“She’s really worked hard on this,” Weinberg said of Allen.
Weinberg also suggested that if Christie doesn’t budge on the element of the bill that she is concerned about, Democrats could decide to simply wait until early next year to seek all of the changes they want to make to the state’s pay-equity protections. In addition to this year’s legislative elections, voters in New Jersey will also be electing a new governor in the fall. Many in the State House expect a Democrat will win the 2017 gubernatorial election as Christie’s paltry approval ratings suggest that voters across the state have soured on the GOP, and all of the leading Democratic candidates have so far been calling for enhancing the state’s pay-equity law.
“We see a new governor coming in,” Weinberg said. “We’ve got a lot of bills ready to go for that new governor and this very well might be one of them.”
But Allen isn’t ready to give up, saying the disagreements on the issue between all sides now come down to resolving only “one final phrase.”
“The new legislation reflects the sum of bipartisan negotiations to date, and it represents a massive improvement over the vetoed legislation,” Allen said. “I sincerely hope Senator Weinberg chooses to continue working with us to pass this compromise legislation in the coming weeks, but we’ll keep fighting for pay equity regardless."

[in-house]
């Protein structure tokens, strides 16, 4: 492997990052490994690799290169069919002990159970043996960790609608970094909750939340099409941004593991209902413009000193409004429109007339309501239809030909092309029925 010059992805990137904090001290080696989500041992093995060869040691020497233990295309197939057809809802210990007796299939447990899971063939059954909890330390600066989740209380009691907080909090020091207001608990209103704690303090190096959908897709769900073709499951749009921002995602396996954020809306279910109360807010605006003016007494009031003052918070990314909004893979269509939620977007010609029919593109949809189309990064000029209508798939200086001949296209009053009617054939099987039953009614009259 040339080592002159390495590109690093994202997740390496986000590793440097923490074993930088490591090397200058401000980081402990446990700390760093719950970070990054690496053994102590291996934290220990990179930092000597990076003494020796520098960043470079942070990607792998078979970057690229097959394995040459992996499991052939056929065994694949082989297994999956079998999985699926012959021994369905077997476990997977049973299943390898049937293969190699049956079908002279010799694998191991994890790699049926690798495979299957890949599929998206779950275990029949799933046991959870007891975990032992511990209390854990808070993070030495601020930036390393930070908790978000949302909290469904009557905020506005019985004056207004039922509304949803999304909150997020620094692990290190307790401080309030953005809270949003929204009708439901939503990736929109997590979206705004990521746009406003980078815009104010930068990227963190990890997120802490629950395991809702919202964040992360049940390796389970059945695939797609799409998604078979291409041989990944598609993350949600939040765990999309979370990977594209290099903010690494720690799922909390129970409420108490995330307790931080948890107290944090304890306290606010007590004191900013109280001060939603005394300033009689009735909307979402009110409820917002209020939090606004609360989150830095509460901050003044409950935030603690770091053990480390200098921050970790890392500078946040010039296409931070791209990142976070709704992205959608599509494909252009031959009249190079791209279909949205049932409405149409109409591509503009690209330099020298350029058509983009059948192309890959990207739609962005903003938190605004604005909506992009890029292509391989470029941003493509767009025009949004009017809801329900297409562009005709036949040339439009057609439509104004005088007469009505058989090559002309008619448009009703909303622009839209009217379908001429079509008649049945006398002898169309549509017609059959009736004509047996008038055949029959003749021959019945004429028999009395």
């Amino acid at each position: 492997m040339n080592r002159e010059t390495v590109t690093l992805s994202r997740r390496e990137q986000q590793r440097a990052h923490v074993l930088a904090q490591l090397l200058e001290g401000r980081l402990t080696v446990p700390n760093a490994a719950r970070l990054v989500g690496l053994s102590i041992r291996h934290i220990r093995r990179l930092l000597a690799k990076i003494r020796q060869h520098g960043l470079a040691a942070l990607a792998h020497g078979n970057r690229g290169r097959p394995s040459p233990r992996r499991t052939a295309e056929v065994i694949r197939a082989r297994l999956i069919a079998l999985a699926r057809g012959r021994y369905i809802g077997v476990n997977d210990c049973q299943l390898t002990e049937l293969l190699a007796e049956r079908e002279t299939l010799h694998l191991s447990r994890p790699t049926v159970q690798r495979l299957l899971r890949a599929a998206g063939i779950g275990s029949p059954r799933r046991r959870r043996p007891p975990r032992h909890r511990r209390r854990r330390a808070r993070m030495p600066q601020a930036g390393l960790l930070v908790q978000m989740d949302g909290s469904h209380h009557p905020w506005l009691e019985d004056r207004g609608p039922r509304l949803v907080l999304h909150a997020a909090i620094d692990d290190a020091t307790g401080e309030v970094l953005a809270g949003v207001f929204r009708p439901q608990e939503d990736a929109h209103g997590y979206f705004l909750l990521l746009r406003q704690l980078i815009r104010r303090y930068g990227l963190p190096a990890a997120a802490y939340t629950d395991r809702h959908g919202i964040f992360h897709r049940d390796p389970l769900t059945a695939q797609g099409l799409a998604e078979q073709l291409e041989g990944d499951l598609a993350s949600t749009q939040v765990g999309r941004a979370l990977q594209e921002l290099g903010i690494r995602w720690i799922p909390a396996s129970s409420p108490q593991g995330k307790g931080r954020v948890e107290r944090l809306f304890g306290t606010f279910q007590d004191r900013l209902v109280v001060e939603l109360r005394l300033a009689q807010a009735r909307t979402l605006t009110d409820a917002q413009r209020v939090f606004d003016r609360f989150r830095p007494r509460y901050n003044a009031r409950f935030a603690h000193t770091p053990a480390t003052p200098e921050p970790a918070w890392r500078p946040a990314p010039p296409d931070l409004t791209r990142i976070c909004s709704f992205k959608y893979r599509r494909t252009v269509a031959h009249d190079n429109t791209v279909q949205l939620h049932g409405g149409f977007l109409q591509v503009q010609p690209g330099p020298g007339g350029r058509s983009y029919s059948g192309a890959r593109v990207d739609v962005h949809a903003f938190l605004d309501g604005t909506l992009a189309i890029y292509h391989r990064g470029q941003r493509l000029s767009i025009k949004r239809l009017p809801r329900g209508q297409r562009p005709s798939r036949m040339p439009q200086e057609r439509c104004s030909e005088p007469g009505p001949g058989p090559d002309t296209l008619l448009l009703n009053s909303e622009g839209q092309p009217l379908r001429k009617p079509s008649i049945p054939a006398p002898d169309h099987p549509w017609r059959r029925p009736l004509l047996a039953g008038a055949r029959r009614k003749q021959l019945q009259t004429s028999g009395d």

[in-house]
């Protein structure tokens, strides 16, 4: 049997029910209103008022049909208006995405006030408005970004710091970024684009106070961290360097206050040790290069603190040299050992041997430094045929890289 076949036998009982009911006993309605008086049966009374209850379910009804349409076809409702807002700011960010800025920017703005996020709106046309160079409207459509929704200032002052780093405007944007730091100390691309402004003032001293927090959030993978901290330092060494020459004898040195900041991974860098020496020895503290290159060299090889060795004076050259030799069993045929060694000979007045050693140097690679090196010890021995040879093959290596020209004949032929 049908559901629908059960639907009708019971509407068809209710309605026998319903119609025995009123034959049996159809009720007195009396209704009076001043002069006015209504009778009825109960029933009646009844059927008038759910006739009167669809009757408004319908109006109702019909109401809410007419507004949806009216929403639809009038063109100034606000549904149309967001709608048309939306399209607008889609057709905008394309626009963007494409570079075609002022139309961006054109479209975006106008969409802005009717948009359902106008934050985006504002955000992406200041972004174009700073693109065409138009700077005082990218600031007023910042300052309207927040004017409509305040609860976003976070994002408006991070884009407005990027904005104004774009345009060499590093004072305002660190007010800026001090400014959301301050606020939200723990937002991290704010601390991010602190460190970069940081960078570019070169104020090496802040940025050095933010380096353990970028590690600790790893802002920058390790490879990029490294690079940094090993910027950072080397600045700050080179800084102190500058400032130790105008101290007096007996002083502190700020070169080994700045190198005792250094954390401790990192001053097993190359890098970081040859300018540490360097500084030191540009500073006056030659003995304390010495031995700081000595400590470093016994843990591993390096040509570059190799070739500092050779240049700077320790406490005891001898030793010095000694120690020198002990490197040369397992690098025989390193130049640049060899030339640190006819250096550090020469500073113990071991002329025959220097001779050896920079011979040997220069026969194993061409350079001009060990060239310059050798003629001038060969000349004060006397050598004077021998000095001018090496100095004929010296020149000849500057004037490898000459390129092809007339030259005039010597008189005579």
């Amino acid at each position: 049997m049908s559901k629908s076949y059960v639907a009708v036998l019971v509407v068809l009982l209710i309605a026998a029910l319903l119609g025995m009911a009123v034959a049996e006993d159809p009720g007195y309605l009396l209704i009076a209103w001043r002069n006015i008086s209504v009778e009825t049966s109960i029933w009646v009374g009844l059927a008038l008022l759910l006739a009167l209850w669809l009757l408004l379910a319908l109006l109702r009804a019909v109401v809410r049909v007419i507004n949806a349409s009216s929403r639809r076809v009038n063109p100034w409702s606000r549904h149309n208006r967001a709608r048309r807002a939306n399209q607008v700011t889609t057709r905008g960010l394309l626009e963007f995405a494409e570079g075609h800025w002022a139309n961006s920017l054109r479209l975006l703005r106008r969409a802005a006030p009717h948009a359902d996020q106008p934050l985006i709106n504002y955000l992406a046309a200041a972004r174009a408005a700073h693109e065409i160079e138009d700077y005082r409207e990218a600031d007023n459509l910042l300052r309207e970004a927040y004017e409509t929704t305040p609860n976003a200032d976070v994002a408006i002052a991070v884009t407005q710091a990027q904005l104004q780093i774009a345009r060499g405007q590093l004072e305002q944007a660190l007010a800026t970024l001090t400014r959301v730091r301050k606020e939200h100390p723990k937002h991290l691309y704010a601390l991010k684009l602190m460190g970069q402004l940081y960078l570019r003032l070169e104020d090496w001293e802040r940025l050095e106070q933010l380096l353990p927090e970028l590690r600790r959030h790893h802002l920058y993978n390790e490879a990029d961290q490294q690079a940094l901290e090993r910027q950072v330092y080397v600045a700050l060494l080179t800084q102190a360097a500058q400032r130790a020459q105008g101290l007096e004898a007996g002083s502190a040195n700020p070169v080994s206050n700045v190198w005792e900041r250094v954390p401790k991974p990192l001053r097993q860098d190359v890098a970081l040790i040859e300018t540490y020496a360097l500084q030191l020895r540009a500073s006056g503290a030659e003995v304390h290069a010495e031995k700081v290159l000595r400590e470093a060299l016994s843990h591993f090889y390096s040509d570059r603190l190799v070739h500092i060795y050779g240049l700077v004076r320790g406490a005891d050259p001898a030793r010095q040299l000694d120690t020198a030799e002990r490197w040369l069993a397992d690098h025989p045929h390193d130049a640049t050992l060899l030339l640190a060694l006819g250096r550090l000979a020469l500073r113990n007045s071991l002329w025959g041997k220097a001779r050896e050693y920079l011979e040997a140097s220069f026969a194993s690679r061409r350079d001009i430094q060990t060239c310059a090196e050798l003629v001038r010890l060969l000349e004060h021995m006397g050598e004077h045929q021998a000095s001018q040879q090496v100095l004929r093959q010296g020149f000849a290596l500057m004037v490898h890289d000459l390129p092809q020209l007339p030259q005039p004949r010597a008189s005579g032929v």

Meanwhile, thein the Assembly is attempting to take on the specific issue of employers repeating gender-pay discrimination when they hire a new employee. Rather than have employers set their new employees’ wages based on a position’s pay scale, they often ask applicants for their pay history and then base their wages on that information. The Assembly bill would prohibit employers from requiring job applicants to disclose their prior wages and benefits.
“This provides a means of narrowing the wage gap by making it less likely for employers to unintentionally perpetuate the gap by basing salary offers for new hires on their previous salary, which has a disproportionate impact on female hires,” said Assemblywoman Joann Downey (D-Monmouth).
The measure would also seek to prevent wage discrimination by prohibiting employers from punishing an employee who discloses information about wages and job titles to a co-worker or former co-worker.